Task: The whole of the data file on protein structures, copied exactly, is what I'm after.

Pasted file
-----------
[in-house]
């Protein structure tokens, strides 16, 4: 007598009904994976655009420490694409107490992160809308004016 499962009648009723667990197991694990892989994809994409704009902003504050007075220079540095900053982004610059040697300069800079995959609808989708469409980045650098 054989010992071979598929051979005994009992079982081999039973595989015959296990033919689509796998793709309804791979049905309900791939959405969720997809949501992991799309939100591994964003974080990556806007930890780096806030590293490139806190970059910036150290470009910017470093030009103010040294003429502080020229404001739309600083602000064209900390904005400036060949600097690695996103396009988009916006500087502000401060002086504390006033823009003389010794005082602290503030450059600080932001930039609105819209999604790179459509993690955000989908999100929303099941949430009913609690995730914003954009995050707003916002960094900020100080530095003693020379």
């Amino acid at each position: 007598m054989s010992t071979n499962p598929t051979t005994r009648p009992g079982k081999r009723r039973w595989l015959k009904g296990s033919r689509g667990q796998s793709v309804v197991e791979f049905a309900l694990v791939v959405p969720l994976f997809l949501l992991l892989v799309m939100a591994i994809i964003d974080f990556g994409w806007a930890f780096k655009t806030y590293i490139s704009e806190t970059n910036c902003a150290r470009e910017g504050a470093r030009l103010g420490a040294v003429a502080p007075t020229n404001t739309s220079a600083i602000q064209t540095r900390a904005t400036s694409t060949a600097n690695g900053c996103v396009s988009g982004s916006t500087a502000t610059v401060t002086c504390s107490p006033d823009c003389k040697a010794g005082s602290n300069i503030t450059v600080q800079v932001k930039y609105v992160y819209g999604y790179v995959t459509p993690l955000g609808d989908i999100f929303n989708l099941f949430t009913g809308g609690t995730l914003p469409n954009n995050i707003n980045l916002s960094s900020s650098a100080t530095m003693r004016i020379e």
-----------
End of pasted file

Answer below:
[in-house]
């Protein structure tokens, strides 16, 4: 007598009904994976655009420490694409107490992160809308004016 499962009648009723667990197991694990892989994809994409704009902003504050007075220079540095900053982004610059040697300069800079995959609808989708469409980045650098 054989010992071979598929051979005994009992079982081999039973595989015959296990033919689509796998793709309804791979049905309900791939959405969720997809949501992991799309939100591994964003974080990556806007930890780096806030590293490139806190970059910036150290470009910017470093030009103010040294003429502080020229404001739309600083602000064209900390904005400036060949600097690695996103396009988009916006500087502000401060002086504390006033823009003389010794005082602290503030450059600080932001930039609105819209999604790179459509993690955000989908999100929303099941949430009913609690995730914003954009995050707003916002960094900020100080530095003693020379």
């Amino acid at each position: 007598m054989s010992t071979n499962p598929t051979t005994r009648p009992g079982k081999r009723r039973w595989l015959k009904g296990s033919r689509g667990q796998s793709v309804v197991e791979f049905a309900l694990v791939v959405p969720l994976f997809l949501l992991l892989v799309m939100a591994i994809i964003d974080f990556g994409w806007a930890f780096k655009t806030y590293i490139s704009e806190t970059n910036c902003a150290r470009e910017g504050a470093r030009l103010g420490a040294v003429a502080p007075t020229n404001t739309s220079a600083i602000q064209t540095r900390a904005t400036s694409t060949a600097n690695g900053c996103v396009s988009g982004s916006t500087a502000t610059v401060t002086c504390s107490p006033d823009c003389k040697a010794g005082s602290n300069i503030t450059v600080q800079v932001k930039y609105v992160y819209g999604y790179v995959t459509p993690l955000g609808d989908i999100f929303n989708l099941f949430t009913g809308g609690t995730l914003p469409n954009n995050i707003n980045l916002s960094s900020s650098a100080t530095m003693r004016i020379e």